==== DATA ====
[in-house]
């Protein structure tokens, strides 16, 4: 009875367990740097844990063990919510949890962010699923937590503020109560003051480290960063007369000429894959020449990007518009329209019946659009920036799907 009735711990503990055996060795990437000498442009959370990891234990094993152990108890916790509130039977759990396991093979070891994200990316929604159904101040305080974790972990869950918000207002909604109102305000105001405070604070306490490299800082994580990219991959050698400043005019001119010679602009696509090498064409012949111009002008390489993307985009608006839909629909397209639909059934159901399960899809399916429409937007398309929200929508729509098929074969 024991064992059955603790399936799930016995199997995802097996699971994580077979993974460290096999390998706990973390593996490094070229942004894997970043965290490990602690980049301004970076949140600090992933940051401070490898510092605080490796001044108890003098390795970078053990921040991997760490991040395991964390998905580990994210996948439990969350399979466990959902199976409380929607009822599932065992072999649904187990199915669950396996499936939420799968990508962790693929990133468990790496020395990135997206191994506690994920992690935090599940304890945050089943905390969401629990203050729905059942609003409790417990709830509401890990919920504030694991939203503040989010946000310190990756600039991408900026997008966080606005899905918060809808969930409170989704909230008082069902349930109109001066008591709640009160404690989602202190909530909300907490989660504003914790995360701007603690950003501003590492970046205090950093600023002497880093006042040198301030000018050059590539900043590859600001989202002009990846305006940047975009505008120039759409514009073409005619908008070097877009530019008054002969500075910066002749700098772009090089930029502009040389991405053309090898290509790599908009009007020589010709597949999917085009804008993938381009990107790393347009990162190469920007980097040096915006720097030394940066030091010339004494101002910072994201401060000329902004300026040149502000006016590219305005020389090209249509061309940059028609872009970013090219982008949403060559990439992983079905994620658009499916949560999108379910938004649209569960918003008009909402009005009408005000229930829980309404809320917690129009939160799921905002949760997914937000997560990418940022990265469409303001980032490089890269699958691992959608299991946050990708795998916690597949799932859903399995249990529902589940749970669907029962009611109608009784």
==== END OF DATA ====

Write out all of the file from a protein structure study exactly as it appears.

[in-house]
């Protein structure tokens, strides 16, 4: 009875367990740097844990063990919510949890962010699923937590503020109560003051480290960063007369000429894959020449990007518009329209019946659009920036799907 009735711990503990055996060795990437000498442009959370990891234990094993152990108890916790509130039977759990396991093979070891994200990316929604159904101040305080974790972990869950918000207002909604109102305000105001405070604070306490490299800082994580990219991959050698400043005019001119010679602009696509090498064409012949111009002008390489993307985009608006839909629909397209639909059934159901399960899809399916429409937007398309929200929508729509098929074969 024991064992059955603790399936799930016995199997995802097996699971994580077979993974460290096999390998706990973390593996490094070229942004894997970043965290490990602690980049301004970076949140600090992933940051401070490898510092605080490796001044108890003098390795970078053990921040991997760490991040395991964390998905580990994210996948439990969350399979466990959902199976409380929607009822599932065992072999649904187990199915669950396996499936939420799968990508962790693929990133468990790496020395990135997206191994506690994920992690935090599940304890945050089943905390969401629990203050729905059942609003409790417990709830509401890990919920504030694991939203503040989010946000310190990756600039991408900026997008966080606005899905918060809808969930409170989704909230008082069902349930109109001066008591709640009160404690989602202190909530909300907490989660504003914790995360701007603690950003501003590492970046205090950093600023002497880093006042040198301030000018050059590539900043590859600001989202002009990846305006940047975009505008120039759409514009073409005619908008070097877009530019008054002969500075910066002749700098772009090089930029502009040389991405053309090898290509790599908009009007020589010709597949999917085009804008993938381009990107790393347009990162190469920007980097040096915006720097030394940066030091010339004494101002910072994201401060000329902004300026040149502000006016590219305005020389090209249509061309940059028609872009970013090219982008949403060559990439992983079905994620658009499916949560999108379910938004649209569960918003008009909402009005009408005000229930829980309404809320917690129009939160799921905002949760997914937000997560990418940022990265469409303001980032490089890269699958691992959608299991946050990708795998916690597949799932859903399995249990529902589940749970669907029962009611109608009784």